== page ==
Europe's secondary cities rise in popularity
Investors are continuing to move into secondary assets and recovering markets as a way of accessing better returns, according to a new report.
Emerging Trends in Real Estate Europe 2015, published jointly by the Urban Land Institute (ULI) and PwC, found a surge in popularity for real estate investment opportunities in a number of cities that were hit particularly hard during the last market downturn.
Madrid was up 16 positions, Athens up 23 positions and Lisbon was up 17 positions. Birmingham rose 14 positions, while Amsterdam rose 17 positions.
Berlin replaced Munich as Europe’s top market for investment, viewed as less costly than other major German cities.
Competition for prime assets in Europe’s major real estate markets is, the report said, leading property investors to continue their move into secondary assets and recovering markets.
Lisette Van Doorn, chief executive of the ULI Europe, said that, as confidence has returned to global real estate markets over recent years, there has been a ”progressive movement up the risk curve”.
”Investors have found prime assets expensive and hard to source, and have in turn looked to find new opportunities in recovering secondary cities, secondary assets and development opportunities, as well as new or alternative real estate classes,” Van Doorn said, adding that the trend had been prevalent in the US for a few years and was first highlighted in last year’s report, when investors were looking at Ireland and Spain.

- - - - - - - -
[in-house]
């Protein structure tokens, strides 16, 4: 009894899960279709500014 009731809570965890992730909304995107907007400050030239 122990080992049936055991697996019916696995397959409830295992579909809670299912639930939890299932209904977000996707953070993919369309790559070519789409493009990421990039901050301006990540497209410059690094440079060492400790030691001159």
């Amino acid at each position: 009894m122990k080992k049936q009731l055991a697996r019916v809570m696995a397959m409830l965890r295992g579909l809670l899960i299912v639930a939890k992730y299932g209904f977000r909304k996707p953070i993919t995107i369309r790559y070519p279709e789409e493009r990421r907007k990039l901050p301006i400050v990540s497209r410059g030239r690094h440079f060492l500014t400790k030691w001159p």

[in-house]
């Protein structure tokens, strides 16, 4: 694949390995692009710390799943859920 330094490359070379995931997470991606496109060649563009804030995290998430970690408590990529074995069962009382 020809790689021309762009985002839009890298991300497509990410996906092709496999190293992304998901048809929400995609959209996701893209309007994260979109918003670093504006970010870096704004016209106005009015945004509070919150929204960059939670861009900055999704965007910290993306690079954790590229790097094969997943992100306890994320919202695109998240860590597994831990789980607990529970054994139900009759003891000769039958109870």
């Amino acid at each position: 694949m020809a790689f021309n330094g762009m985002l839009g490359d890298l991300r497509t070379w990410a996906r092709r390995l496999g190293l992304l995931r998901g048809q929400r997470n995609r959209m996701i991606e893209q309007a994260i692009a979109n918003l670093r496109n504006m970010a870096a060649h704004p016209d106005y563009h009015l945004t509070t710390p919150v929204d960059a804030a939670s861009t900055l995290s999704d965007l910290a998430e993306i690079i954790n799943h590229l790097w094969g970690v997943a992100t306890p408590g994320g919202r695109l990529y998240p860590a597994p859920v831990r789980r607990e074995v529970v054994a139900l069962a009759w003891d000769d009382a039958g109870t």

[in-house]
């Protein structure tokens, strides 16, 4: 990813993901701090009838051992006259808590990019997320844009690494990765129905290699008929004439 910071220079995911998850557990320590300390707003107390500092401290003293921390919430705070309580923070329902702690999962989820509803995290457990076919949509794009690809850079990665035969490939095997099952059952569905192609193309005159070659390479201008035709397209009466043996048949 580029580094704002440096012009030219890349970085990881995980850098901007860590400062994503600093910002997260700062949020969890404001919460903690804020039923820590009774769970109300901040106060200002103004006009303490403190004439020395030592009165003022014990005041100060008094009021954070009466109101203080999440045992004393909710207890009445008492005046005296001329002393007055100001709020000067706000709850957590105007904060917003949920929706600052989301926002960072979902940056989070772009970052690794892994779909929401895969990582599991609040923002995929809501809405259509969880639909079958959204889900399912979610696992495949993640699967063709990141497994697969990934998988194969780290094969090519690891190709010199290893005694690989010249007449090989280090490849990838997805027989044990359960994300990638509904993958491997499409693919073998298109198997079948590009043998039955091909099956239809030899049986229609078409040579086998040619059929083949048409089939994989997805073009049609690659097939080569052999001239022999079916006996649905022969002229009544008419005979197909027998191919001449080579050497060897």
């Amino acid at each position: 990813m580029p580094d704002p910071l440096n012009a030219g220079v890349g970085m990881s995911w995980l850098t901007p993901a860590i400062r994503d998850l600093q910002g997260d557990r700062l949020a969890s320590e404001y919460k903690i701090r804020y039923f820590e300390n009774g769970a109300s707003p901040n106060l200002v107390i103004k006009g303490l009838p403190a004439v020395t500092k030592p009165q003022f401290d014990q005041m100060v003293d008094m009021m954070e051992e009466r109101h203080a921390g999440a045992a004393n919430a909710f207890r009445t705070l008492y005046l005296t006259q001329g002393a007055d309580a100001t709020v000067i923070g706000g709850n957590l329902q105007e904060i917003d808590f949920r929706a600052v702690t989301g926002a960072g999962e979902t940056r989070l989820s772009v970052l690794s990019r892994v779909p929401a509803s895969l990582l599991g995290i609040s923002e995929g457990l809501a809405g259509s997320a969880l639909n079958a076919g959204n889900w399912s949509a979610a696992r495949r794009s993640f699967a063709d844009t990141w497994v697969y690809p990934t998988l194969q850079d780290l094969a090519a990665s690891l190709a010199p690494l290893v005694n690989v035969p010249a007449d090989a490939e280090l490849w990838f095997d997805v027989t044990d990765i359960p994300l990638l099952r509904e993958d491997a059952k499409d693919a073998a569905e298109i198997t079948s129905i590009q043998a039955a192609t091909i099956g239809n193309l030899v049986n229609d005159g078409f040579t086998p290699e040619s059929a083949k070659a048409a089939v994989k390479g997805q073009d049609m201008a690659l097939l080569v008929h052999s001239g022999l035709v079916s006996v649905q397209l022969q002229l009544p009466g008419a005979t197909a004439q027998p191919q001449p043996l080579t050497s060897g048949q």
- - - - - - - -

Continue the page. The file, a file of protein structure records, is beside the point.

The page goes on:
In spite of economic uncertainties in Europe, property remains a ”fertile ground” for investors, with 70% of investors expecting more equity and debt to flow into their markets this year.
The biggest problem investors are anticipating is a shortage of assets, the survey found, with challenges of regulation or the cost of finance also raised as issues.
A large majority of investors (82%) believe the availability of suitable assets will have a moderate or significant impact on their business this year.
As a result, real estate investors – armed with capital from sovereign wealth funds and pension funds from Asia and North America – are moving into less competitive environments, looking at secondary cities, secondary assets and development opportunities.